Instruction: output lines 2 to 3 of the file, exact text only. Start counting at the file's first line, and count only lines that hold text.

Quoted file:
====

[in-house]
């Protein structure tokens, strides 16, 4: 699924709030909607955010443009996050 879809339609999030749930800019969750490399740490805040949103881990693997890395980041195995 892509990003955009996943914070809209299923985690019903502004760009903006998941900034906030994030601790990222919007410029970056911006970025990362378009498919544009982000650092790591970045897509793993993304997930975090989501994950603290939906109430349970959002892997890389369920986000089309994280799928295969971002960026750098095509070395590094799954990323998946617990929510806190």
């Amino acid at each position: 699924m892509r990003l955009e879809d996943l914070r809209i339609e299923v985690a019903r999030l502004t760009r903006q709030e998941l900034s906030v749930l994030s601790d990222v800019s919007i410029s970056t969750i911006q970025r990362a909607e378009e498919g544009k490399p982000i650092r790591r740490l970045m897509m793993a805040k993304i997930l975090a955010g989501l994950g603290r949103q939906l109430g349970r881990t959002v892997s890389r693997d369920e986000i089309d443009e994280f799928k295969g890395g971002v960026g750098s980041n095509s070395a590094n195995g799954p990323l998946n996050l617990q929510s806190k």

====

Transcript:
């Protein structure tokens, strides 16, 4: 699924709030909607955010443009996050 879809339609999030749930800019969750490399740490805040949103881990693997890395980041195995 892509990003955009996943914070809209299923985690019903502004760009903006998941900034906030994030601790990222919007410029970056911006970025990362378009498919544009982000650092790591970045897509793993993304997930975090989501994950603290939906109430349970959002892997890389369920986000089309994280799928295969971002960026750098095509070395590094799954990323998946617990929510806190």
């Amino acid at each position: 699924m892509r990003l955009e879809d996943l914070r809209i339609e299923v985690a019903r999030l502004t760009r903006q709030e998941l900034s906030v749930l994030s601790d990222v800019s919007i410029s970056t969750i911006q970025r990362a909607e378009e498919g544009k490399p982000i650092r790591r740490l970045m897509m793993a805040k993304i997930l975090a955010g989501l994950g603290r949103q939906l109430g349970r881990t959002v892997s890389r693997d369920e986000i089309d443009e994280f799928k295969g890395g971002v960026g750098s980041n095509s070395a590094n195995g799954p990323l998946n996050l617990q929510s806190k």